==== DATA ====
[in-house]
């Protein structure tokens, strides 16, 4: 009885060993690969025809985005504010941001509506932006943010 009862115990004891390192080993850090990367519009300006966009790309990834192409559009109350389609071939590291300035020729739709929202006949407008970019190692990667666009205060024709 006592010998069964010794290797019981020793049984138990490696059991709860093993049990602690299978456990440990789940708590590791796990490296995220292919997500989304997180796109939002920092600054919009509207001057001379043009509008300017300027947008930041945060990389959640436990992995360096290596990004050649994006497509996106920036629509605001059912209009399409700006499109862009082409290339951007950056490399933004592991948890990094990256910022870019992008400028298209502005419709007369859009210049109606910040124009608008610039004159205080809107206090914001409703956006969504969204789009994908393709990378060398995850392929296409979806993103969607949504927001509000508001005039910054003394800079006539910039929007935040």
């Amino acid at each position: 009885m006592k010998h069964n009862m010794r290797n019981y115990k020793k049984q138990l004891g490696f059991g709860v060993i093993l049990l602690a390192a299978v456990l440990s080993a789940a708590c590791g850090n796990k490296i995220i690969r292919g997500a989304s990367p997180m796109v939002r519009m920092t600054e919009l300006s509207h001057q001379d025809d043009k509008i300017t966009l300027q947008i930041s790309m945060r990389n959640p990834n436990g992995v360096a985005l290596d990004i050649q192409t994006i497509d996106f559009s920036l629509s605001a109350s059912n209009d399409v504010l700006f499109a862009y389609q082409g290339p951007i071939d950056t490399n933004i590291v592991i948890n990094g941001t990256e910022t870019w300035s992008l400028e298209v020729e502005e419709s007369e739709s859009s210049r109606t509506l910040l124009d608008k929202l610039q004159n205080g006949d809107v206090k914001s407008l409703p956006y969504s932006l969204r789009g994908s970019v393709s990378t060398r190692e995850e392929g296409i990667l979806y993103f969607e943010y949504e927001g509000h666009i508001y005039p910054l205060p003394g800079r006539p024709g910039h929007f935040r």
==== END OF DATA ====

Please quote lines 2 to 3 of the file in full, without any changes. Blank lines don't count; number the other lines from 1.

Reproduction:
């Protein structure tokens, strides 16, 4: 009885060993690969025809985005504010941001509506932006943010 009862115990004891390192080993850090990367519009300006966009790309990834192409559009109350389609071939590291300035020729739709929202006949407008970019190692990667666009205060024709 006592010998069964010794290797019981020793049984138990490696059991709860093993049990602690299978456990440990789940708590590791796990490296995220292919997500989304997180796109939002920092600054919009509207001057001379043009509008300017300027947008930041945060990389959640436990992995360096290596990004050649994006497509996106920036629509605001059912209009399409700006499109862009082409290339951007950056490399933004592991948890990094990256910022870019992008400028298209502005419709007369859009210049109606910040124009608008610039004159205080809107206090914001409703956006969504969204789009994908393709990378060398995850392929296409979806993103969607949504927001509000508001005039910054003394800079006539910039929007935040």
């Amino acid at each position: 009885m006592k010998h069964n009862m010794r290797n019981y115990k020793k049984q138990l004891g490696f059991g709860v060993i093993l049990l602690a390192a299978v456990l440990s080993a789940a708590c590791g850090n796990k490296i995220i690969r292919g997500a989304s990367p997180m796109v939002r519009m920092t600054e919009l300006s509207h001057q001379d025809d043009k509008i300017t966009l300027q947008i930041s790309m945060r990389n959640p990834n436990g992995v360096a985005l290596d990004i050649q192409t994006i497509d996106f559009s920036l629509s605001a109350s059912n209009d399409v504010l700006f499109a862009y389609q082409g290339p951007i071939d950056t490399n933004i590291v592991i948890n990094g941001t990256e910022t870019w300035s992008l400028e298209v020729e502005e419709s007369e739709s859009s210049r109606t509506l910040l124009d608008k929202l610039q004159n205080g006949d809107v206090k914001s407008l409703p956006y969504s932006l969204r789009g994908s970019v393709s990378t060398r190692e995850e392929g296409i990667l979806y993103f969607e943010y949504e927001g509000h666009i508001y005039p910054l205060p003394g800079r006539p024709g910039h929007f935040r």